‘Crop research critical for improved food security’
Pamela Shumba, Senior Reporter
THE development of research is critical in ensuring improved food security in the country, the First Lady Amai Auxilia Mnangagwa has said.
Speaking after touring the International Crops Research Institute for Semi-Arid Tropics (Icrisat) in Matobo yesterday, Amai Mnangagwa said climate change was a reality and it was important for the country to improve food security through research development.
The First Lady visited the research centre to review the state of affairs within the small grains sector. She was accompanied by Provincial Ministers for Matabeleland South and Bulawayo Cdes Abednico Ncube and Judith Ncube as well as the Small Grains Producers Association (SGPA) president Mr Basil Nyabadza.
Icrisat and SGPA have partnered in revamping a market-led production leading to food security, nutrition and rural empowerment at village level.
Yesterday’s event was held under the theme “Revamping small grains for food, nutrition and income security”, and was also attended by service chiefs, Government officials, churches representatives, farmers, research partners, traditional leaders and officials from Icrisat, Distributed Power Africa (DPA) Cassava Smartech and Cold Storage Company (CSC).
The First Lady said if the country prioritises research, its roadmap for development will gather pace much quicker and bring lasting value to households.
“Climate change is a reality within our economy especially agriculture. At least 70 percent of our farmers are either communal or small scale and they’re affected badly by climate change. Food security and nutrition are vital for development.
“Development is anchored on research, production, processing, marketing and consumption. To successfully bring value to the small grains sector, we have to start with research,” said Amai Mnangagwa.
She said her office was following up on the roadmap to successfully implement a positive outcome in producing a number of small grains, which will empower small scale farmers and increase nutrition levels within villages.
The small grains targeted include sorghum, millet, rapoko, groundnuts, sunflower, sugar beans, garlic, ginger and pepper while under livestock the programme targets goats, sheep and cattle.
The First Lady added that the seed bank for small grains was virtually empty and said multiple programmes have been structured to expand both research and production of seed.
“Rural women farmers have been planting recycled seed resulting in poor yields. This means that our task is huge. Starting this season, 2019/20, we have to see that rural women farmers access quality seed to improve both value retention and nutrition at household level.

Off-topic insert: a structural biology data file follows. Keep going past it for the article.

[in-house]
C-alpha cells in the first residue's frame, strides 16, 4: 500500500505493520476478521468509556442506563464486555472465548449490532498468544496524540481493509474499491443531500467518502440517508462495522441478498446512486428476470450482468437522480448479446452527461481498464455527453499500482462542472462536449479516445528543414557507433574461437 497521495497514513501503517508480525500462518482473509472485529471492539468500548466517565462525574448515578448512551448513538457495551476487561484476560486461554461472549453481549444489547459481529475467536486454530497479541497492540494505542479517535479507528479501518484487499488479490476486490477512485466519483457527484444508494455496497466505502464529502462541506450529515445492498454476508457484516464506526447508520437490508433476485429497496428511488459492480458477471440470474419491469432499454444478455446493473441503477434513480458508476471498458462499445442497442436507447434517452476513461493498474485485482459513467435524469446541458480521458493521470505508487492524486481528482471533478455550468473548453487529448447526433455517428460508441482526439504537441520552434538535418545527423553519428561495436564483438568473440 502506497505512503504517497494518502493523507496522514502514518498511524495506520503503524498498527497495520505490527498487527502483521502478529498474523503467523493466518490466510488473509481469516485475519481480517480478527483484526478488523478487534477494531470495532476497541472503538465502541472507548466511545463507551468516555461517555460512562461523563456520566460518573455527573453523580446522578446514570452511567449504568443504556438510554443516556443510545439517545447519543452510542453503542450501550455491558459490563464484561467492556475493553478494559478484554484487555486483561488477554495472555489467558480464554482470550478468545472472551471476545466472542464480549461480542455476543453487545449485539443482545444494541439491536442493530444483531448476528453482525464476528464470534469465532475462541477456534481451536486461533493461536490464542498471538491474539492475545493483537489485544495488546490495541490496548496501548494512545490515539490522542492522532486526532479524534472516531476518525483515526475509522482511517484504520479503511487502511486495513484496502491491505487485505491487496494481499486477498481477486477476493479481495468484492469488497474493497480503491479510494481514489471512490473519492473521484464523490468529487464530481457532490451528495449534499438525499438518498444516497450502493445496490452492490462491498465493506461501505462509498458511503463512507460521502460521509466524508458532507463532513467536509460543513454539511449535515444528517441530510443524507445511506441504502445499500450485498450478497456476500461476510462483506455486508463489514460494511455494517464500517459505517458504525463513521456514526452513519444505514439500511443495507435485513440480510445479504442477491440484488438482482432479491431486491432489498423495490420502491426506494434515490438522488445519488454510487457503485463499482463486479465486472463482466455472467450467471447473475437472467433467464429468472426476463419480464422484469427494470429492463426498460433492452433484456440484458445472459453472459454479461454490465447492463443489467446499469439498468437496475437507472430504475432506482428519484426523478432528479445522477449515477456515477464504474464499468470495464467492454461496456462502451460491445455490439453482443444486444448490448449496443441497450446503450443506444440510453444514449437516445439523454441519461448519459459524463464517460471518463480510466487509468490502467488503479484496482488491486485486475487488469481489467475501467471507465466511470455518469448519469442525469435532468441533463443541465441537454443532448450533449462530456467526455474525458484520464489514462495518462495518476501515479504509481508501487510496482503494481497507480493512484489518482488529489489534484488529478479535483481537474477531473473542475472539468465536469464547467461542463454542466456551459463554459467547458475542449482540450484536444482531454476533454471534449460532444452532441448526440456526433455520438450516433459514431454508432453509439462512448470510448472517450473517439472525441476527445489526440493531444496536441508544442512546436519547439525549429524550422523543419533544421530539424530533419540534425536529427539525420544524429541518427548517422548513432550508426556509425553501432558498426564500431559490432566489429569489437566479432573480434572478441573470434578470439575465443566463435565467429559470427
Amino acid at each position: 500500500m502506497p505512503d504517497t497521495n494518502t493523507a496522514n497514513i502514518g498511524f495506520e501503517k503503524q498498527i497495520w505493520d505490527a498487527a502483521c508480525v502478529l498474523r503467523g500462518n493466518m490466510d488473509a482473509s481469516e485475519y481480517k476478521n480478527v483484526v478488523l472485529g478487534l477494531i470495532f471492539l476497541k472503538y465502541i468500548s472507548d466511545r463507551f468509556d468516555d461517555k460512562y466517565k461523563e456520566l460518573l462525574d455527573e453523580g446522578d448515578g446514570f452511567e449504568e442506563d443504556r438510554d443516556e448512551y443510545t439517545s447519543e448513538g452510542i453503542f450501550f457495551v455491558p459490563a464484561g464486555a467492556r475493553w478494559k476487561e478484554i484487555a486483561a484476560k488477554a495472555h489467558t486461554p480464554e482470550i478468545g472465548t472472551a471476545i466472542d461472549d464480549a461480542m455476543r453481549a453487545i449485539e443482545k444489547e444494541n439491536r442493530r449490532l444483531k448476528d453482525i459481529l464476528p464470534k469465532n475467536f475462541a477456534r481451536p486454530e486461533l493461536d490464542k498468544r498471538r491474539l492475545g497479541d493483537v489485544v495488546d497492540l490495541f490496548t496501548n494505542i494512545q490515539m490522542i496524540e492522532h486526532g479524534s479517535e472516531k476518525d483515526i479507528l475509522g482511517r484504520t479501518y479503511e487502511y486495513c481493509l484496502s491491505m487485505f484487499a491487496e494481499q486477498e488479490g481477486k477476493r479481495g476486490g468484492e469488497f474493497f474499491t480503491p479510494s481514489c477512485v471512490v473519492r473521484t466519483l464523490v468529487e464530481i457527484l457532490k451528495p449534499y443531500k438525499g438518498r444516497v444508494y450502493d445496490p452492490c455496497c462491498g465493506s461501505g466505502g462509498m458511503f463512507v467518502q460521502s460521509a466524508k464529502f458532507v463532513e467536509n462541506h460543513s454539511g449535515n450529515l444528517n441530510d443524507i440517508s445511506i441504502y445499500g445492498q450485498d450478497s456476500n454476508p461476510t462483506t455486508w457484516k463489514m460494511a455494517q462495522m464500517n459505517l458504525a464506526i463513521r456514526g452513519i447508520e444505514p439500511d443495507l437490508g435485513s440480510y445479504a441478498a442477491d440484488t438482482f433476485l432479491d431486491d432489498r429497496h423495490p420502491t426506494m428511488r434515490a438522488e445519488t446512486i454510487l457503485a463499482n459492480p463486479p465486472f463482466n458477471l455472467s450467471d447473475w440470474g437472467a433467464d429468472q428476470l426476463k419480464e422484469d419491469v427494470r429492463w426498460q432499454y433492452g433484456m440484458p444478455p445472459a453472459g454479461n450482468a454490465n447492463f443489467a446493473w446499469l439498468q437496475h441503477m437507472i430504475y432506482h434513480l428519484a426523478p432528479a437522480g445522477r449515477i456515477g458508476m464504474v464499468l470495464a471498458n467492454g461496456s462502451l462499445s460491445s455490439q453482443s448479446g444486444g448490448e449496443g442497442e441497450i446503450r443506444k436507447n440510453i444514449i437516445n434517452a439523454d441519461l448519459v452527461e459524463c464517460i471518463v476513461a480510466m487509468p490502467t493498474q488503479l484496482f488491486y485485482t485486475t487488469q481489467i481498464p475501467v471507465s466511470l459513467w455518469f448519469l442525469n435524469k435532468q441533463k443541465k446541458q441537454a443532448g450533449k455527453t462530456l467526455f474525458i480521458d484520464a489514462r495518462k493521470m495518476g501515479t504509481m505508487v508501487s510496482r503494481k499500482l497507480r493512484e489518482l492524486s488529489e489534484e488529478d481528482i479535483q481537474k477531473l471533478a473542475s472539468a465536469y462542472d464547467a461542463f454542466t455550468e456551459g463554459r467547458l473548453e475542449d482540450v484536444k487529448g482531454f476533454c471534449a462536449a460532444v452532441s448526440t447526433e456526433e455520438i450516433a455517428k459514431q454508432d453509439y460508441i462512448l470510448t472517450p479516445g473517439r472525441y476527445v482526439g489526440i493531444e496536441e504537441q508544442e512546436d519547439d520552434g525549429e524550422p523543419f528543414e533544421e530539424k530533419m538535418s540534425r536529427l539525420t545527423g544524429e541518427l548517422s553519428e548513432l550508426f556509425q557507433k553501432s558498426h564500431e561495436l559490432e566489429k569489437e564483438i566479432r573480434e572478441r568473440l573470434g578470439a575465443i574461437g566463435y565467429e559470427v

“A healthy village is good for development. Food security and nutrition among communities enhances dignity and self-sustenance. We need to identify partners who will bring value in enhancing revenue to respective production centres anchored within our districts,” said Amai Mnangagwa.
She said in addition to the production of small grains, the production of garlic, ginger and pepper will also be introduced.
“These crops are dedicated export crops to enhance additional income at household level. I believe we have partners who are willing to invest in improving use of water through solar power generation.
“These are DPA Cassava Smartech and CSC. They have a role to play in enhancing value at village level,” said Amai Mnangagwa.
Icrisat regional director, Dr Moses Siambi said the research institute serves a number of vital functions in support of the research fraternity in the SADC region and beyond.
He commended the Government for supporting the institution saying it has fostered research whose products continue to impact the lives of many farmers in the region.
“Sorghum varieties developed here have been released in many SADC countries and in East Africa. Our research work on understanding the management of small ruminants and development of effective market linkages is being scaled up in many countries.
“Our work of application of small amounts of fertiliser has helped farmers to understand the use of fertiliser in a risky environment,” said Dr Siambi.
He said malnutrition remains a big threat to the development of African countries, adding that Icrisat needs support from partners to create awareness that small grains provide important nutrients for people to remain healthy.
Minister Ncube emphasised that there was a need for farmers to shift to drought tolerant crops to strengthen resilience of small holder farming systems to droughts.
“It’s my hope that the knowledge generated from the institute be incorporated into our day to day farming practices.
“Our province and nation can’t continue being affected by perennial droughts when we have renowned research institutes such as Icrisat,” said Minister Ncube.